AI, or artificial intelligence, has moved from a theoretical fantasy, to an occasional news marvel, to now a mainstream discussion point. For those of us who work around AI, it was an inevitability that revolution was only around the corner. With the likes of ChatGPT and DALL-E, everyday society is starting to entertain thoughts of how their lives are about to be upended by AI.

By happy accident, I had been fortunate enough to be supported by Queen’s MCR to run a discussion evening titled “Your future friend? Examining society’s future relationship with AI”. In Hilary Term 2023, College staff and members from the JCR and SCR joined three expert speakers, from three different fields, to listen to their hopes and concerns surrounding AI advancement.

First off, we heard from Tingting Zhu, a Fellow at St. Hilda’s, who specialises in applying machine learning (a subset of AI) to healthcare settings. Tingting struck an optimistic note throughout her talk. For instance, she highlighted how AI methods can provide data-driven patient monitoring, integrating signals and data from a range of sensors and devices, that aid nurses and doctors care – even potentially being able to provide early warnings for medical intervention. Tingting dived into the various technical details, and ended her talk with a look at a potential future of healthcare where we form ‘digital twins’ of ourselves. Perhaps through AI, we will change our relationship with ourselves.

Next up was Areeq Chowdhury, Head of Data Policy at the Royal Society and a councillor for Newham. Areeq was well placed to share the work that the Royal Society has been investigating regarding the strengths and weaknesses of current policies. Areeq struck an overall more admonishing tone. Despite the many great advances AI will likely bring to society, regulation is failing to keep pace – and that gap is set to increase. College members were shown the great importance of understanding the role that policy, from evidencing to advocacy, has to play in order to minimise potential harm. Moreover, these skills need not simply be confined to highly technical contributions, but must draw from a range of backgrounds and expertise.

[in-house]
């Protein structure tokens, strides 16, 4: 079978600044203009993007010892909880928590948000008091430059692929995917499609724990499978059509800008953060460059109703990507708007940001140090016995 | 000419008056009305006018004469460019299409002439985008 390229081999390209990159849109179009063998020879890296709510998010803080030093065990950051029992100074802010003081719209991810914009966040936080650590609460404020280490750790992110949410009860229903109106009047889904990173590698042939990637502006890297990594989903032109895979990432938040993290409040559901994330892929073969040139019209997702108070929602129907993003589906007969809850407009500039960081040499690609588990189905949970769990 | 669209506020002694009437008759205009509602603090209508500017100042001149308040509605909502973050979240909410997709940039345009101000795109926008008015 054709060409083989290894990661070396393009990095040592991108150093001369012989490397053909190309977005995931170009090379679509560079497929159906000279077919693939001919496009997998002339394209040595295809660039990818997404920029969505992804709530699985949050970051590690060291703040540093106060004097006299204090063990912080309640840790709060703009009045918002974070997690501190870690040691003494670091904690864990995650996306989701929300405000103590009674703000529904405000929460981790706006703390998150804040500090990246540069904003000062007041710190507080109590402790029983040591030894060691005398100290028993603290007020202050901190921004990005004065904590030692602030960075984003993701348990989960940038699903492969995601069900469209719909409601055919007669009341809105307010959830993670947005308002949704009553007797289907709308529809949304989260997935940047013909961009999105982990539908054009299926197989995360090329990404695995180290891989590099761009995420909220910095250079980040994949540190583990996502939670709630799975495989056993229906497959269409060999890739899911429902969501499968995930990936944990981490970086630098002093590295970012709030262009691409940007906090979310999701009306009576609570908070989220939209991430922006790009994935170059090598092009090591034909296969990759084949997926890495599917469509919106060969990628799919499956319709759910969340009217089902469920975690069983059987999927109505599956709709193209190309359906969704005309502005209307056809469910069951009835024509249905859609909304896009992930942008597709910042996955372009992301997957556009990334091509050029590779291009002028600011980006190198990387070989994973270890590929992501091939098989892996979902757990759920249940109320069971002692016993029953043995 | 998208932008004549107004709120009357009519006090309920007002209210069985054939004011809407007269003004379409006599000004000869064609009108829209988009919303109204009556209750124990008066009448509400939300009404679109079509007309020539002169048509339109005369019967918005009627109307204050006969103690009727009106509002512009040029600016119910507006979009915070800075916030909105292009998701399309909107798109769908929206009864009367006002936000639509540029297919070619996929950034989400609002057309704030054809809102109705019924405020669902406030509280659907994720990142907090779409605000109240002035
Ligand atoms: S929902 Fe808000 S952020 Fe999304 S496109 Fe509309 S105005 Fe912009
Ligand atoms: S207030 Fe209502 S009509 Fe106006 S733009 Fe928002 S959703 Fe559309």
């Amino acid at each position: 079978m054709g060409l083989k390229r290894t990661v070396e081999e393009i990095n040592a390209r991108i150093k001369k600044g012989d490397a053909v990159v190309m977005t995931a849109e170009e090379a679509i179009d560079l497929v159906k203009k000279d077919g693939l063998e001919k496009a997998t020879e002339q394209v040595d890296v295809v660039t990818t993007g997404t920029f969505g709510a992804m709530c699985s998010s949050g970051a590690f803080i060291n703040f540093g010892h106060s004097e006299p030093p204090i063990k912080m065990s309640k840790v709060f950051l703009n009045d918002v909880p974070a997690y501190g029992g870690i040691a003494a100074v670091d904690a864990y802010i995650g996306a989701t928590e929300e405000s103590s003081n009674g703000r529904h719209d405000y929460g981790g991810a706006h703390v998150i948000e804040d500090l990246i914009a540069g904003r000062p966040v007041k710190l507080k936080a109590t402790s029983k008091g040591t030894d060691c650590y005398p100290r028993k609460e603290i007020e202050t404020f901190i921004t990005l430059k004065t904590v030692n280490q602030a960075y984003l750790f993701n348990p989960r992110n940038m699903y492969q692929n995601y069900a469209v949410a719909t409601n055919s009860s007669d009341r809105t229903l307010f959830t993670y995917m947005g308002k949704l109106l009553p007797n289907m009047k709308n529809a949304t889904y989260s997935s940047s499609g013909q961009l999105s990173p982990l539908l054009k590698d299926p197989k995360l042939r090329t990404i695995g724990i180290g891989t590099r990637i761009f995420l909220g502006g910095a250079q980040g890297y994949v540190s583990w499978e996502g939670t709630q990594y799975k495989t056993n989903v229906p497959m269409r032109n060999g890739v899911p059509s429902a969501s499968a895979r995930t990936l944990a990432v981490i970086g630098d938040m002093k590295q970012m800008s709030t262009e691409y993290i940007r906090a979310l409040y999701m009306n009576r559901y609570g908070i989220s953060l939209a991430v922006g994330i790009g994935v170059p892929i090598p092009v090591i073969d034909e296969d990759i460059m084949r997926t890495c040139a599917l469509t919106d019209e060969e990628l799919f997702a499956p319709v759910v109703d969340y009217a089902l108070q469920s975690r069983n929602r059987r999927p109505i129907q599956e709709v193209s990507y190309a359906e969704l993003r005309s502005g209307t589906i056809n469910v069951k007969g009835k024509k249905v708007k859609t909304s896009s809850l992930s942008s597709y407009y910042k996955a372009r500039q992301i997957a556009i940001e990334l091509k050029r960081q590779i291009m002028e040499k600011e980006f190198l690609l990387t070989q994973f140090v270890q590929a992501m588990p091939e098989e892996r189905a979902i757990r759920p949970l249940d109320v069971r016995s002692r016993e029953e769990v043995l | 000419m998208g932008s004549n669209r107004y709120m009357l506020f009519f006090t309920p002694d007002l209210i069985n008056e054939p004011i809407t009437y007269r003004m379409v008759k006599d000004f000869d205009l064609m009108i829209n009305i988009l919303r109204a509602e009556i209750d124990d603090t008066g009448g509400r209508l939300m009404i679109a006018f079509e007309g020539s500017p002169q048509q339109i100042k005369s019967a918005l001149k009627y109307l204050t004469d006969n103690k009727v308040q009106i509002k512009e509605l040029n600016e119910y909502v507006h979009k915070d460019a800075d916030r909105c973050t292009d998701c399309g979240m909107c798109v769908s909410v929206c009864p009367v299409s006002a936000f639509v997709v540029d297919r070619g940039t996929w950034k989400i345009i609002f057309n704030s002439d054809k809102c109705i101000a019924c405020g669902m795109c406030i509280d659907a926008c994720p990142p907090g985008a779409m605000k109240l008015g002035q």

Last, but by no means least, we heard from Anders Sandberg from the Future of Humanity Institute. Anders, a philosopher, explained the many counter-intuitive challenges to maintaining AI that align well with our societal, and even personal, goals. While these challenges have long been known to the AI safety community, he highlighted how these conversations were now being had by everyday people.

Our College members are excellently placed to take part in the many innovations and safekeeping around AI, and it was my pleasure to be able to see so many members engage with this opportunity. So much so, I’m already thinking ahead to the next “Evening of AI” event.

Seb Wilkes (Physics DPhil, 2021)